Politics and Policy

Esther Ciammachilli

The Nevada Assembly rejected a bill last night (Tuesday) that would have required students to use school bathrooms that correspond to their biological sex.

The highly controversial AB375 was marginally voted down in a 22-20 vote with five Republicans and all Democrats opposed.

Republican Assemblywoman Vicki Dooling was the bill's main sponsor.

"This bill will bring privacy and safety for all children," Dooling said.

Nevada Lawmakers Want More Freedom To Collect Online Sales Tax

Apr 22, 2015

Lawmakers have passed a bill aimed at helping Nevada collect more tax revenue from online retailers.

The Senate unanimously passed the bill yesterday (Tuesday), and the Assembly passed an identical measure.

The U.S. Constitution's Commerce Clause prevents states from requiring a merchant to collect and turn over sales tax unless the business has a substantial base in that state.

Governor Brian Sandoval's tax plan has cleared the Senate. Reno Public Radio's Michelle Bliss reports that the proposal now heads to the Assembly where it'll face tough opposition.

Only four senators voted against the proposal, while 17 came out in support. That's more than the required two-thirds majority vote needed, and it's a margin that surprised even Governor Sandoval.

The Nevada Assembly has approved a measure requiring parental notification before a minor can receive an abortion. Reno Public Radio's Michelle Bliss reports that lawmakers passed AB 405 in a 24-17 party-line vote on Friday.

The bill would require physicians to send written notification to the parents or guardians of a minor seeking an abortion. It also requires a 48-hour wait time before the procedure.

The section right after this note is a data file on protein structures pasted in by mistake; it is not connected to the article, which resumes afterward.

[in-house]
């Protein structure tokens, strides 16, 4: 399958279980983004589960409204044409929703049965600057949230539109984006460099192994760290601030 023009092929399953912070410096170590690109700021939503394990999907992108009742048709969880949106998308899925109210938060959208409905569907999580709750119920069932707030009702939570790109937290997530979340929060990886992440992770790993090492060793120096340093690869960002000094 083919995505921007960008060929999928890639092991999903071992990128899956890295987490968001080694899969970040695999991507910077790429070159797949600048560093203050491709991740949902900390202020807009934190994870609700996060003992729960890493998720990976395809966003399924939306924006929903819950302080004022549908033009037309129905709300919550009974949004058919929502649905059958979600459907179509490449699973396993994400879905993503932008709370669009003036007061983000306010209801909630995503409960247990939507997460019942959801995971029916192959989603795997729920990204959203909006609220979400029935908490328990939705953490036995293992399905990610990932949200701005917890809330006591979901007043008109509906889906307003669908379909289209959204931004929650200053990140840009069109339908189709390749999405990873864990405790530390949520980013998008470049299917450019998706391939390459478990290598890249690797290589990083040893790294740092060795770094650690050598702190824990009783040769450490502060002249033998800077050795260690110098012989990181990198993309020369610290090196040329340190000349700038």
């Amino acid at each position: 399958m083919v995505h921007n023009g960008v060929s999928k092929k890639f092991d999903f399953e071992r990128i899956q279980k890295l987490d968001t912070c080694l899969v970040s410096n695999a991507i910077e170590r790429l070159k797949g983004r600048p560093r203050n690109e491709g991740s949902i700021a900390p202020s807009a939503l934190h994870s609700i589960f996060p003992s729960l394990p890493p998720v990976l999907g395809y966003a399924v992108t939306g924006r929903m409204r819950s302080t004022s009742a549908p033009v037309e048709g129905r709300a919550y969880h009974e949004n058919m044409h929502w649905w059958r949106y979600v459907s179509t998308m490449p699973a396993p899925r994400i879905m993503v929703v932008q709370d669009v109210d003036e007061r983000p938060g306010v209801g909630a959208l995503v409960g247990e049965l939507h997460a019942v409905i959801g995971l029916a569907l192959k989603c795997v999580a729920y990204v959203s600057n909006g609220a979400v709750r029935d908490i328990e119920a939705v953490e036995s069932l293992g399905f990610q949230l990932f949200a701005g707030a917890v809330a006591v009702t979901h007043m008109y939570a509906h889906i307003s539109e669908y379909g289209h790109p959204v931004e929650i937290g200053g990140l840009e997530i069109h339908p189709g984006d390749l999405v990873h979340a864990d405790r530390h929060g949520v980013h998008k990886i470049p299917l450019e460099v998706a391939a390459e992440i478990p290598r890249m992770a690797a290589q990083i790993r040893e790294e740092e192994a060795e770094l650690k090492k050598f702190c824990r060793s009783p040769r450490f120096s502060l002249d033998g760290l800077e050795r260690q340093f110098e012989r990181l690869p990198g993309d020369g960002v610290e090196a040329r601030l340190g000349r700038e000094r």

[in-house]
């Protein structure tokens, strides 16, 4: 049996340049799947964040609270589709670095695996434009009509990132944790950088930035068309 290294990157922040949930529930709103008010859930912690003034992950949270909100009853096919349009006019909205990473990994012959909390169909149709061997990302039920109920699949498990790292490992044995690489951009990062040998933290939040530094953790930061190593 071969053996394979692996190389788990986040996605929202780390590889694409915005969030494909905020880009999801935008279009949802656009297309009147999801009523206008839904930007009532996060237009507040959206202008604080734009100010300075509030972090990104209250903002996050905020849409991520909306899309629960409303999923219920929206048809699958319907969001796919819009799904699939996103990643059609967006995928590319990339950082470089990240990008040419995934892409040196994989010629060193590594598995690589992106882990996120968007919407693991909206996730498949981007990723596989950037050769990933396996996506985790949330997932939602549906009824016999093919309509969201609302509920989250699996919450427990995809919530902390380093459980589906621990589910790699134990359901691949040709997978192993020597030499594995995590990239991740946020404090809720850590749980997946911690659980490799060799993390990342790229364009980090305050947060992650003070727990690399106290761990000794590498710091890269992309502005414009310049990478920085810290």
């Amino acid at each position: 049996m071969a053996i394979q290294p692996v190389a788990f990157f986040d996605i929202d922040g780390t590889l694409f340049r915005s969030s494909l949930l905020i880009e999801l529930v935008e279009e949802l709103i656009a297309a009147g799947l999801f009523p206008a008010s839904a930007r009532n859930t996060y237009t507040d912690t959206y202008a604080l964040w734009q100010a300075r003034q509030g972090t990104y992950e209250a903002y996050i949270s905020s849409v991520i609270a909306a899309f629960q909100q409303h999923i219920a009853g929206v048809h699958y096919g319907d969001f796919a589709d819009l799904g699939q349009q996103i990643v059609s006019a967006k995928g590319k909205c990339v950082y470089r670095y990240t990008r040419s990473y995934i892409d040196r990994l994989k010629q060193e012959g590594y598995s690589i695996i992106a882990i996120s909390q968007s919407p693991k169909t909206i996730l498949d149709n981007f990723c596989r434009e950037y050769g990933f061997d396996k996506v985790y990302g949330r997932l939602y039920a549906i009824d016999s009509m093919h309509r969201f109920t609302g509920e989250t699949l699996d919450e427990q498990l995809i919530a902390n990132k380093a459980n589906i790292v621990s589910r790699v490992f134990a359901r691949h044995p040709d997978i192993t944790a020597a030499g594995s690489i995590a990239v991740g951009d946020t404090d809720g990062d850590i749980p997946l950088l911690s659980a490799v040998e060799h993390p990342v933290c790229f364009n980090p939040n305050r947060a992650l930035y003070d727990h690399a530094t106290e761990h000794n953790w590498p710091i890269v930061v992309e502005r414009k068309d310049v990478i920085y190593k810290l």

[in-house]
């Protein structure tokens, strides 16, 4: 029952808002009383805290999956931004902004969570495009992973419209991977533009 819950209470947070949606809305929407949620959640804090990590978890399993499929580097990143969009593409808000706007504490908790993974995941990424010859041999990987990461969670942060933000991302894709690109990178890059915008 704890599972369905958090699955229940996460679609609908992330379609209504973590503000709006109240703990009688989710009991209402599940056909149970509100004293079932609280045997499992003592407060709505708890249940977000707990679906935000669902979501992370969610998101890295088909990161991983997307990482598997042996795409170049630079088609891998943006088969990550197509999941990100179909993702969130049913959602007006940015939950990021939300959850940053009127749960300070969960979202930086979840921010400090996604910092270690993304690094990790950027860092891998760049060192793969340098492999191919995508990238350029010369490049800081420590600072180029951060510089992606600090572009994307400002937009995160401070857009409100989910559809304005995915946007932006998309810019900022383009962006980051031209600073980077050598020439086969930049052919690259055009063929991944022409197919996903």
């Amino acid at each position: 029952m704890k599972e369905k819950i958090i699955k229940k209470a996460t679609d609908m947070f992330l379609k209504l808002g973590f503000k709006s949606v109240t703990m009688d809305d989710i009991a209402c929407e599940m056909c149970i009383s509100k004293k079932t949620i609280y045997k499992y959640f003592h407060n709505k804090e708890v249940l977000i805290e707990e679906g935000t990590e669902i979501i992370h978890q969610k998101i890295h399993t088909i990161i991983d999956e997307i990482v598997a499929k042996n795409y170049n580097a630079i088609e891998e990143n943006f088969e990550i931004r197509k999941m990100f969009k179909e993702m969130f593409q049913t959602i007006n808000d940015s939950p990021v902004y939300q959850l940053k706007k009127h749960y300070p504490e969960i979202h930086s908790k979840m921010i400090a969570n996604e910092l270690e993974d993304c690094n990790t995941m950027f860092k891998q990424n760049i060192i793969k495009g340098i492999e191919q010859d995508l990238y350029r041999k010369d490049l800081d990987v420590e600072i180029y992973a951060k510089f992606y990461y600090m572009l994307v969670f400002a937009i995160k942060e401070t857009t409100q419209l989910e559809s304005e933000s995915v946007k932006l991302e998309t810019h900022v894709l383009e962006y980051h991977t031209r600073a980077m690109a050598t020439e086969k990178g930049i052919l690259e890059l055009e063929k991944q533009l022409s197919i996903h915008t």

David Parks

Therapies that are meant to turn young gay people straight could soon be banned in Nevada. Reno Public Radio's Michelle Bliss reports.

Democratic Senator David Parks is sponsoring a bill that would outlaw psychotherapists and social workers from providing what's called "sexual conversion therapy" to patients under 18. He says the practice is unethical and unscientific. Ron Lawrence, a marriage and family therapist in Las Vegas, agrees.

A bill under review by Nevada lawmakers would require all businesses in Nevada to offer paid sick leave to employees. Reno Public Radio's Michelle Bliss reports.

Under Senate Bill 259 all workers would earn at least an hour of paid sick leave for every 30 hours on the clock. That benefit would kick in after a worker has been on the job for 90 days. Democratic Senate Minority Leader Aaron Ford sponsored the measure and testified at a Senate committee meeting Monday.

Senate Minority Leader Harry Reid is backing New York Sen. Chuck Schumer to succeed him as Democratic leader. Reno Public Radio's Michelle Bliss reports that Reid issued his endorsement Friday morning, shortly after announcing he will retire next year instead of running for re-election.

Reid was first elected to the Senate almost thirty years ago.

Reid said he wants to make sure Democrats regain control of the Senate next year and that it would be "inappropriate" for him to soak up campaign resources when he could be focusing on putting the Democrats back in power.

Editor's Note: This story won an Associated Press Television and Radio Association (APTRA) award for best spot news in 2015. Learn more

With more than 20 Republican lawmakers supporting AB148, which would allow concealed firearms on college campuses, many at the University of Nevada, Reno worry they could see guns at school, soon. That’s why 200 protestors gathered there Wednesday. Reno Public Radio’s Michelle Bliss reports.

In reviewing what happened before and during the Sparks Middle School shooting in 2013, emergency management and education officials have learned a lot. That's what Democratic Assemblywoman Teresa Benitez-Thompson said during her testimony this week for a bill to update safety procedures in Nevada schools based on lessons learned at Sparks. Reno Public Radio's Michelle Bliss reports.

sites.psu.edu

A bill under consideration now would collect more information about obesity in Nevada and the efforts to prevent it. Reno Public Radio's Michelle Bliss reports.

A senate committee heard testimony Monday on a bill that would require the state to give an annual report on obesity rates, including a demographic breakdown of the problem.